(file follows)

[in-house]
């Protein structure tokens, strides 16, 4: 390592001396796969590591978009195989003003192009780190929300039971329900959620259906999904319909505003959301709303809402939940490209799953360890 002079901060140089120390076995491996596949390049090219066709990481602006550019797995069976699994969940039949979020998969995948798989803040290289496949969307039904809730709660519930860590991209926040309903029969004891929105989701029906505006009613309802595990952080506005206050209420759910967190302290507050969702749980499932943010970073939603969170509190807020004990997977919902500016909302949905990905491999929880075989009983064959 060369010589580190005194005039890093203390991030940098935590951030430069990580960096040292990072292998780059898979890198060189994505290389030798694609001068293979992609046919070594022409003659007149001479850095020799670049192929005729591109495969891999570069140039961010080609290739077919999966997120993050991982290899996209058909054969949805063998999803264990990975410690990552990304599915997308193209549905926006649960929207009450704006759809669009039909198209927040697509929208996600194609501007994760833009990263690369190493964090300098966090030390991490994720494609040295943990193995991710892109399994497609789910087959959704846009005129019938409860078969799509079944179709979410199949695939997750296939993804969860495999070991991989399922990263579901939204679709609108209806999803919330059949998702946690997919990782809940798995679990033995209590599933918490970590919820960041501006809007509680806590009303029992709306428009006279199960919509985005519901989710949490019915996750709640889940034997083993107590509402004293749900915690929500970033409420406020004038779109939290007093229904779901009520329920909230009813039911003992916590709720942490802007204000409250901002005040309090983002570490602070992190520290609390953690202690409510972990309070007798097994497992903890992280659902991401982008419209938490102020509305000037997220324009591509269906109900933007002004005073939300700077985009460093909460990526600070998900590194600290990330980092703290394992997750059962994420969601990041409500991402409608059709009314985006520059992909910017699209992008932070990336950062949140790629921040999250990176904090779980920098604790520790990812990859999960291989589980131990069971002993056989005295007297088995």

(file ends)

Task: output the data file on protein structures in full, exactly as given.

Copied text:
[in-house]
């Protein structure tokens, strides 16, 4: 390592001396796969590591978009195989003003192009780190929300039971329900959620259906999904319909505003959301709303809402939940490209799953360890 002079901060140089120390076995491996596949390049090219066709990481602006550019797995069976699994969940039949979020998969995948798989803040290289496949969307039904809730709660519930860590991209926040309903029969004891929105989701029906505006009613309802595990952080506005206050209420759910967190302290507050969702749980499932943010970073939603969170509190807020004990997977919902500016909302949905990905491999929880075989009983064959 060369010589580190005194005039890093203390991030940098935590951030430069990580960096040292990072292998780059898979890198060189994505290389030798694609001068293979992609046919070594022409003659007149001479850095020799670049192929005729591109495969891999570069140039961010080609290739077919999966997120993050991982290899996209058909054969949805063998999803264990990975410690990552990304599915997308193209549905926006649960929207009450704006759809669009039909198209927040697509929208996600194609501007994760833009990263690369190493964090300098966090030390991490994720494609040295943990193995991710892109399994497609789910087959959704846009005129019938409860078969799509079944179709979410199949695939997750296939993804969860495999070991991989399922990263579901939204679709609108209806999803919330059949998702946690997919990782809940798995679990033995209590599933918490970590919820960041501006809007509680806590009303029992709306428009006279199960919509985005519901989710949490019915996750709640889940034997083993107590509402004293749900915690929500970033409420406020004038779109939290007093229904779901009520329920909230009813039911003992916590709720942490802007204000409250901002005040309090983002570490602070992190520290609390953690202690409510972990309070007798097994497992903890992280659902991401982008419209938490102020509305000037997220324009591509269906109900933007002004005073939300700077985009460093909460990526600070998900590194600290990330980092703290394992997750059962994420969601990041409500991402409608059709009314985006520059992909910017699209992008932070990336950062949140790629921040999250990176904090779980920098604790520790990812990859999960291989589980131990069971002993056989005295007297088995």